4. If the proposed compromise that has yet to be unveiled is such a good model for success, why aren’t more communities abandoning the approach the foundation has taken and executed with bipartisan support? Why is Logansport suddenly special in this approach?
5. How will the agenda for a new group of leaders be different from the agenda the foundation already has? In the spirit of accountability that Mayor Franklin has mentioned recently, it’s a fair question, and accountability has not always been forthcoming. During his campaign last year, Franklin mentioned a plan for lowering gas prices locally, yet the details of that plan have yet to emerge as gas prices pumped us up again for the Fourth of July weekend.
6. Don’t our public officials have enough to do with their current job descriptions without taking on another board assignment? Or is the real question here that in an effort to blame someone else for a lack of progress, this is really more about a political move than a practical one? Will this become a convenient excuse that allows public officials to use the excuse that they are less visible because they are working on economic development?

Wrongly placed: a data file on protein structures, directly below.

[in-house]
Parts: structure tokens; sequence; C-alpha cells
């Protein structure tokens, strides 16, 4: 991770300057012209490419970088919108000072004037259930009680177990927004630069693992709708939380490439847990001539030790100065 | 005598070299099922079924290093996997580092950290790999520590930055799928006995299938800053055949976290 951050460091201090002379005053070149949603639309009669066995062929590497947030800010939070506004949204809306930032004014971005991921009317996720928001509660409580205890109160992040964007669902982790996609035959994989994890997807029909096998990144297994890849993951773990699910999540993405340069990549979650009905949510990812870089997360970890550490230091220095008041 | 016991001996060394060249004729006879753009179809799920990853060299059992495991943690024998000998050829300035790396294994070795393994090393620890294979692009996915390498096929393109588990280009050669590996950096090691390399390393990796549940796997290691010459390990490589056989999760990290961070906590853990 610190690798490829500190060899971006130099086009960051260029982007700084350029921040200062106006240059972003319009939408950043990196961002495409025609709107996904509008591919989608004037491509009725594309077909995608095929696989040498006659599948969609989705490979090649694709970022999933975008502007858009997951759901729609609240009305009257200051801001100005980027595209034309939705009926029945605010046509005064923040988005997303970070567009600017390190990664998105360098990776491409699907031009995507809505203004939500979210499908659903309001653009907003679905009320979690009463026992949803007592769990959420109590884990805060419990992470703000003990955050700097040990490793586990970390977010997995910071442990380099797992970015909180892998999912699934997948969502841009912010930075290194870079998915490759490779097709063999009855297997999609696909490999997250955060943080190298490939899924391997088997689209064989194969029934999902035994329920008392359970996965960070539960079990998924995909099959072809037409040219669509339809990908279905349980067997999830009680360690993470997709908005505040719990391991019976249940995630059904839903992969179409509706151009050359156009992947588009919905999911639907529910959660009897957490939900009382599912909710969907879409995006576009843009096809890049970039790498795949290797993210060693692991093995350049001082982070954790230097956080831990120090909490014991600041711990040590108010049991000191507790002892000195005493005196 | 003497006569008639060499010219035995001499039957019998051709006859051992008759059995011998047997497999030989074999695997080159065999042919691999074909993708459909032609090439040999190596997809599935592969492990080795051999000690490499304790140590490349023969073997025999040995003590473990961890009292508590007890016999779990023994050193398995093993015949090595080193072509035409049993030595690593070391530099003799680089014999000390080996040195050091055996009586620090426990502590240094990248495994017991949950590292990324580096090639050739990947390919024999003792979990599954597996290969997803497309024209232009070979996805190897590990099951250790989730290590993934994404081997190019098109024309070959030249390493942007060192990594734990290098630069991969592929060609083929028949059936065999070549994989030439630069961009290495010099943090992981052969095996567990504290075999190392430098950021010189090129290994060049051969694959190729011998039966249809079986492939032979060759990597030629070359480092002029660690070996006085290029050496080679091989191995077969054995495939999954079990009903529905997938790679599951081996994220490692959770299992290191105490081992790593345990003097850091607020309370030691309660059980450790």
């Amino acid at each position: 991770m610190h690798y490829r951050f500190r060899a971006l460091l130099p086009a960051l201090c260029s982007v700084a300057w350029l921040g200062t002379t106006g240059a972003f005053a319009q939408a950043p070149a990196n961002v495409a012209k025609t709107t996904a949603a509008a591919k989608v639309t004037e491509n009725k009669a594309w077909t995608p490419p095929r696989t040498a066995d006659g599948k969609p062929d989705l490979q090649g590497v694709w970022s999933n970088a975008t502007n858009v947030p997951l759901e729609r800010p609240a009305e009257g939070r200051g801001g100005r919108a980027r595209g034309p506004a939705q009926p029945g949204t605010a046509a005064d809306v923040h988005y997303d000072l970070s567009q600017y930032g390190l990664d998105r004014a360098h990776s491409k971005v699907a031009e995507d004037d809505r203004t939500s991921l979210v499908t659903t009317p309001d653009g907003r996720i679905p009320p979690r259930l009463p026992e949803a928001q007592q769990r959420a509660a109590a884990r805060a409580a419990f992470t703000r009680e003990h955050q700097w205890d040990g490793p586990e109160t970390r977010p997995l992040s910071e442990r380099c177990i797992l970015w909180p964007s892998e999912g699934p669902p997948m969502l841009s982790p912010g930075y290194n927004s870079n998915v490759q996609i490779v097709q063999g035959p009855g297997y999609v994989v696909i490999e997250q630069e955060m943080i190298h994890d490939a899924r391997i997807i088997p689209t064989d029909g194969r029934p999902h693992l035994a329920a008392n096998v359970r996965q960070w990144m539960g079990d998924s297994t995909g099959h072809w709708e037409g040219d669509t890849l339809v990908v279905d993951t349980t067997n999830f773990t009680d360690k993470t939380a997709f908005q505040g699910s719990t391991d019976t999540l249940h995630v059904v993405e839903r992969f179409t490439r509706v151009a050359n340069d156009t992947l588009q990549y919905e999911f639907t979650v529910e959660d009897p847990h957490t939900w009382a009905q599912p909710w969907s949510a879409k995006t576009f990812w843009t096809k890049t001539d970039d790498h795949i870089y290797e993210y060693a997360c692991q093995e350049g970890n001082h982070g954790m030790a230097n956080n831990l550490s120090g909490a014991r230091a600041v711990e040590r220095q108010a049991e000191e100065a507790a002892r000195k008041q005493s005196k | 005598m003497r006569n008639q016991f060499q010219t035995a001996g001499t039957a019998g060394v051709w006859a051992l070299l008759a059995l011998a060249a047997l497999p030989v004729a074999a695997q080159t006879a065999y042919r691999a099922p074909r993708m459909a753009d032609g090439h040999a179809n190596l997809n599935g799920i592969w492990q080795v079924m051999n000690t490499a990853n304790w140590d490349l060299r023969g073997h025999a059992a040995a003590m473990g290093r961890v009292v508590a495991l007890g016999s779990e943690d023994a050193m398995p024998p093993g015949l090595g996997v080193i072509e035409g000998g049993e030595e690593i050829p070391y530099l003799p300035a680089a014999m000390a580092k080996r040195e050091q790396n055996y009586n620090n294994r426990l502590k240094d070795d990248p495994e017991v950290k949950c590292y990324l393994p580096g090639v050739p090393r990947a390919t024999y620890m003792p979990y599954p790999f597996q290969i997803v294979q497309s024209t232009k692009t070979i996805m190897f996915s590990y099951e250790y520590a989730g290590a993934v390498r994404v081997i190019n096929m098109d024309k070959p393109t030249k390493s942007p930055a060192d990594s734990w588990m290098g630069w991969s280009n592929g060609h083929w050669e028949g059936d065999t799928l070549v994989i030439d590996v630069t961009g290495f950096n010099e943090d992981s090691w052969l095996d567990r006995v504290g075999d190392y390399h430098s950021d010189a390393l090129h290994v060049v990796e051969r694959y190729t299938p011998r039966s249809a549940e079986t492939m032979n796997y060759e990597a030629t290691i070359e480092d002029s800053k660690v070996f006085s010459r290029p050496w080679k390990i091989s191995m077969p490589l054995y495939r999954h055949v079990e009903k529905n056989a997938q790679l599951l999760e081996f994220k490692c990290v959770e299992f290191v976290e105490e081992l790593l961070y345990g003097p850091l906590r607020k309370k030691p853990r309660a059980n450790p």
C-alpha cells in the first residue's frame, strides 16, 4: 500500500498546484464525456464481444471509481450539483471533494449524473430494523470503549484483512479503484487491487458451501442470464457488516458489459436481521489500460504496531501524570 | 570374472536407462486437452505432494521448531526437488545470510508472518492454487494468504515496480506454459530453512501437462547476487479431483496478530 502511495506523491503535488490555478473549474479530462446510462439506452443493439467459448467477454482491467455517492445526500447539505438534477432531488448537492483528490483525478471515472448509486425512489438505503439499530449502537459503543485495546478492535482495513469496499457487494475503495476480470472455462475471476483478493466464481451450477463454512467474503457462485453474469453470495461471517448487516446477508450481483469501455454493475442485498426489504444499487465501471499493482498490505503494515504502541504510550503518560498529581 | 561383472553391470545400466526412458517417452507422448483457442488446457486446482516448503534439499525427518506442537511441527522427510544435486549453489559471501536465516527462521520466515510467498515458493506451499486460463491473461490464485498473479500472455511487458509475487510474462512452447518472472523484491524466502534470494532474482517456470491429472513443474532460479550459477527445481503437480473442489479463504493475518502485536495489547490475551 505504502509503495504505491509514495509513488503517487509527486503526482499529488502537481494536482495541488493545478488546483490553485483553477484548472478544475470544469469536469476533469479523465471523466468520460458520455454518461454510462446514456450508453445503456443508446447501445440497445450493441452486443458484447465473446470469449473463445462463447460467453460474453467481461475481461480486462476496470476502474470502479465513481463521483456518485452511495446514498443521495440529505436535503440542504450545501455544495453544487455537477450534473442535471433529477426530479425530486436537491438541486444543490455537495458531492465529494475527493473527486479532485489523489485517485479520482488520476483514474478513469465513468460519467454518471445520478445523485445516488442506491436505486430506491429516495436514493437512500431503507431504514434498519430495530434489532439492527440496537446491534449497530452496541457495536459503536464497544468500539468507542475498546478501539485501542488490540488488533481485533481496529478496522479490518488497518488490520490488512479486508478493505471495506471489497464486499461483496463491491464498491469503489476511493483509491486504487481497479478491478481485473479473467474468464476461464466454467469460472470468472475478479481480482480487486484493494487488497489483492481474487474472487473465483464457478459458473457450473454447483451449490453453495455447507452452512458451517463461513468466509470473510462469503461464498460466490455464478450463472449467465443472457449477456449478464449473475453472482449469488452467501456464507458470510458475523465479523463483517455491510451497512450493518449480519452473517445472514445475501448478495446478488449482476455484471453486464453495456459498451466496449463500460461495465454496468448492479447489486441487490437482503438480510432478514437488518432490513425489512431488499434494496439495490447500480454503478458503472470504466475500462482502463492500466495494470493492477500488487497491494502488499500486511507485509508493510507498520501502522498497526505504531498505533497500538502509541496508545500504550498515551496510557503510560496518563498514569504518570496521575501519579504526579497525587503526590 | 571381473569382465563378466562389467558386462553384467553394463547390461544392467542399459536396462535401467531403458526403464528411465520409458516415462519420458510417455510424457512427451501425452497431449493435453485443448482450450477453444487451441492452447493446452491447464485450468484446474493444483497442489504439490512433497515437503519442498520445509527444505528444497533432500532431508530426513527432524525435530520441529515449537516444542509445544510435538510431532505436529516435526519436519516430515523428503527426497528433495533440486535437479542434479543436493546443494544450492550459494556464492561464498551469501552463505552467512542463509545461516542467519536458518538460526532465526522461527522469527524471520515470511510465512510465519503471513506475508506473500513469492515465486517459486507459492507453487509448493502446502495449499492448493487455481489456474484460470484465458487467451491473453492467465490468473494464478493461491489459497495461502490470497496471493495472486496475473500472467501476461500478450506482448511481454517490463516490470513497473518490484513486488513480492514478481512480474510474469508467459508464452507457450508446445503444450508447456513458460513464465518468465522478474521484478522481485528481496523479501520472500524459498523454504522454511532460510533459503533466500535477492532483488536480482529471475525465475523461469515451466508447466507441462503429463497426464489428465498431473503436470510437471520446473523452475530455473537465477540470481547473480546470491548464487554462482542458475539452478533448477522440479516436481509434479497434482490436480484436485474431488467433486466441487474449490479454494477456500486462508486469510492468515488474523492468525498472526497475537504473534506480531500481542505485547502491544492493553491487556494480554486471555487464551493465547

7. What kind of jobs will the new leadership prioritize, or avoid? Will it be taboo to recruit corporations that hire union workers and offer higher wage jobs, or will the new leadership be proactive in recruiting companies that could put local businesses and industries out of business?
8. Will the public officials serving on this board agree to forego political contributions from companies and corporations the board agrees to support with funding for infrastructure or economic development?
Those are some of the questions average taxpayers ought to be asking of their city officials, who shouldn’t always assume that their sentiment or legislation resonates with everyone.